13. Carver, P. R., Egan, S. K., & Perry, D. G., (2004). Children who question their heterosexuality. Developmental Psychology, 40, 43–53.PubMedCrossRefGoogle Scholar
  14. D’Augelli, A. R. (2002). Mental health problems among lesbian, gay, and bisexual youths ages 14–21. Clinical Child Psychology and Psychiatry, 7, 433–456.Google Scholar
  15. Diamond, L. M. (2003). What does sexual orientation orient? A biobehavioral model distinguishing romantic love and sexual desire. Psychological Review, 110, 173–192.PubMedCrossRefGoogle Scholar
  16. Fontaine, J. H., & Hammond, N. L. (1996). Counseling issues with gay and lesbian adolescents. Adolescence, 31, 817–830.PubMedGoogle Scholar
  17. Francis, L. J. (2000). The relationship between bible reading and purpose in life among 13–15-year-olds. Mental Health, Religion, and Culture, 3, 27–36.CrossRefGoogle Scholar
  18. Grossman, A. H., & Kerner, M. S. (1998a). Self-esteem and supportiveness as predictors of emotional distress in gay male and lesbian youth. Journal of Homosexuality, 35, 25–39.PubMedCrossRefGoogle Scholar
  19. Grossman, A. H., & Kerner, M.S. (1998b). Support networks of gay male and lesbian youth. Journal of Gay, Lesbian, and Bisexual Identity, 3, 27–46.Google Scholar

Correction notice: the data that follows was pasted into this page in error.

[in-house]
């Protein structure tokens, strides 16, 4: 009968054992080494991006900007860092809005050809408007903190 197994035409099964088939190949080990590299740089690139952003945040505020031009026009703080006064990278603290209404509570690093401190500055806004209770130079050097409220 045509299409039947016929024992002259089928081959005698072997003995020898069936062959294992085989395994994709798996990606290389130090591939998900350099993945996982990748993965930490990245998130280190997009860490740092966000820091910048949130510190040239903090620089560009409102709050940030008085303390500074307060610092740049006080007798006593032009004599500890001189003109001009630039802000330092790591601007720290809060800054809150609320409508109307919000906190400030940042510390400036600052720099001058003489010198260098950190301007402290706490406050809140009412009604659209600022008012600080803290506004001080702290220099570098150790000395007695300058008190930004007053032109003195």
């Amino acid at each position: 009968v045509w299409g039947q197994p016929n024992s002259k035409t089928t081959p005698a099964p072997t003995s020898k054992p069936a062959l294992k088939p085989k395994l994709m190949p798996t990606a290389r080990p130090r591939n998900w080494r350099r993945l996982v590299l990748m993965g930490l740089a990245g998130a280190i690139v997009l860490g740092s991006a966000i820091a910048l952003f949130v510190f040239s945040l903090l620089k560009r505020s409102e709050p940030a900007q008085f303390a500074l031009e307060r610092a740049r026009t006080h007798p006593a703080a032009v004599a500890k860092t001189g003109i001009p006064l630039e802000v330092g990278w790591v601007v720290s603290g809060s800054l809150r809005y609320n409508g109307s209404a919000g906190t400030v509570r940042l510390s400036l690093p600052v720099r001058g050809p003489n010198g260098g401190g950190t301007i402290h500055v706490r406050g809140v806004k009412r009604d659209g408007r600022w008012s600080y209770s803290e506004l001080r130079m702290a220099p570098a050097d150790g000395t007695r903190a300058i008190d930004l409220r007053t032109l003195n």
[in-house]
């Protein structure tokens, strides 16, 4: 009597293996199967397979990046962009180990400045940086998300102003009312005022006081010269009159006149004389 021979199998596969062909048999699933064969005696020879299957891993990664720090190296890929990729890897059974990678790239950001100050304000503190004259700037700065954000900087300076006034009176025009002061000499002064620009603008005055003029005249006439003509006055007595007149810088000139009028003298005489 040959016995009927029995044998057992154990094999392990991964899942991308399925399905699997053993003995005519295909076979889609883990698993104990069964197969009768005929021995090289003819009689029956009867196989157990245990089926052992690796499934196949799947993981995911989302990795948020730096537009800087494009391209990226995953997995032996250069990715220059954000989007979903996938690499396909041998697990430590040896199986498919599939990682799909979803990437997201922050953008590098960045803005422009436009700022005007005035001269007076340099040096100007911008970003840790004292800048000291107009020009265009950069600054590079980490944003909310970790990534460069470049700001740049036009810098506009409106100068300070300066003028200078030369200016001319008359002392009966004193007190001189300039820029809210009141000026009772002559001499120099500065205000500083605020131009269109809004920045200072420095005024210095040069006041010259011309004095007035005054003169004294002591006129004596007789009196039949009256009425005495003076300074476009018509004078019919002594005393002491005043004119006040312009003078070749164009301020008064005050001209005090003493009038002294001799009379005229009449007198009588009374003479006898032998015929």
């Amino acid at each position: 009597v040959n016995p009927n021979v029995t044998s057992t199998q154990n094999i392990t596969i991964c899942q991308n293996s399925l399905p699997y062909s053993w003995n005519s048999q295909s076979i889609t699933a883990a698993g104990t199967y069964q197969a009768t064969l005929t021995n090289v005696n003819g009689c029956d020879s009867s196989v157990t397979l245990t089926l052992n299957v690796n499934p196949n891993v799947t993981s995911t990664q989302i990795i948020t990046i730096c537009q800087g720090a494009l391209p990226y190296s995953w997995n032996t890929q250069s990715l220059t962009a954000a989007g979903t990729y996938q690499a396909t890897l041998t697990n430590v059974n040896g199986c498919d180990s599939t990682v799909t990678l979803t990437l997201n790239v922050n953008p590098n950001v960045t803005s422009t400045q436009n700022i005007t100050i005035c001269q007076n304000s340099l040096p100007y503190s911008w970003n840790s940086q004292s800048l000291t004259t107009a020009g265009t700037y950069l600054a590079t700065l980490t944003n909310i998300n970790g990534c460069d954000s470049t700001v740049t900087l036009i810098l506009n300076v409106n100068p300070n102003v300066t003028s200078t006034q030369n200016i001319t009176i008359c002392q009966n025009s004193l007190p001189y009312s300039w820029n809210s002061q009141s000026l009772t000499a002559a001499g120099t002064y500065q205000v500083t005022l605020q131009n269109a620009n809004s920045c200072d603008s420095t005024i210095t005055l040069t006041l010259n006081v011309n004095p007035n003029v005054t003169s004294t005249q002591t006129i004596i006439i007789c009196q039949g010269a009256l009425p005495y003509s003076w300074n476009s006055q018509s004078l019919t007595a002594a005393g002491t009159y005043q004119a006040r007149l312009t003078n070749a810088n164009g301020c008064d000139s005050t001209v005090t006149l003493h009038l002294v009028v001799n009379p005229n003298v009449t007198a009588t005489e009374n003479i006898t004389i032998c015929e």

20. Haldeman, D. C. (1994). The practice and ethics of sexual orientation conversion therapy. Journal of Consulting and Clinical Psychology, 62, 221–227.PubMedCrossRefGoogle Scholar
  21. Haldeman, D. C. (2002). Gay rights, patient rights: The implications of sexual orientation conversion therapy. Professional Psychology: Research and Practice, 33, 260–264.CrossRefGoogle Scholar
  22. Haldeman, D. C. (2003). APA’s policy on conversion therapy: A brief history. American Psychological Association Division 44 Newsletter, 19(1), 6–8.Google Scholar
  23. Hardy, S. A., & Raffaelli, M. (2003). Adolescent religiosity and sexuality: An investigation of reciprocal influences. Journal of Adolescence, 26, 731–739.PubMedCrossRefGoogle Scholar
  24. Hillier, L., & Harrison, L. (2004). Homophobia and the production of shame: Young people and same sex attraction. Culture, Health, and Sexuality, 6, 79–94.CrossRefGoogle Scholar
  25. Holder, D. W., Durant, R. H., Harris, L. H., Daniel, J. H., Obeidallah, D., & Goodman, E. (2000). The association between adolescent spirituality and voluntary sexual activity. Journal of Adolescent Health, 26, 295–302.PubMedCrossRefGoogle Scholar
  26. Jones, M. A., Botsko, M., & Gorman, B. S. (2003). Predictors of psychotherapeutic benefit of lesbian, gay, and bisexual clients: The effects of sexual orientation matching and other factors. Psychotherapy: Theory, Research, and Practice, 34, 275–287.Google Scholar
  27. King, P. E., Furrow, J. L., & Roth, N. (2002). The influence of families and peers on adolescent religiousness. Journal of Psychology and Christianity, 21, 109–120.Google Scholar
  28. Kort, J. (2004). Covert cultural sexual abuse of gay male teenagers contributing to etiology of sexual addiction. Sexual Addiction and Compulsivity, 11, 287–300.CrossRefGoogle Scholar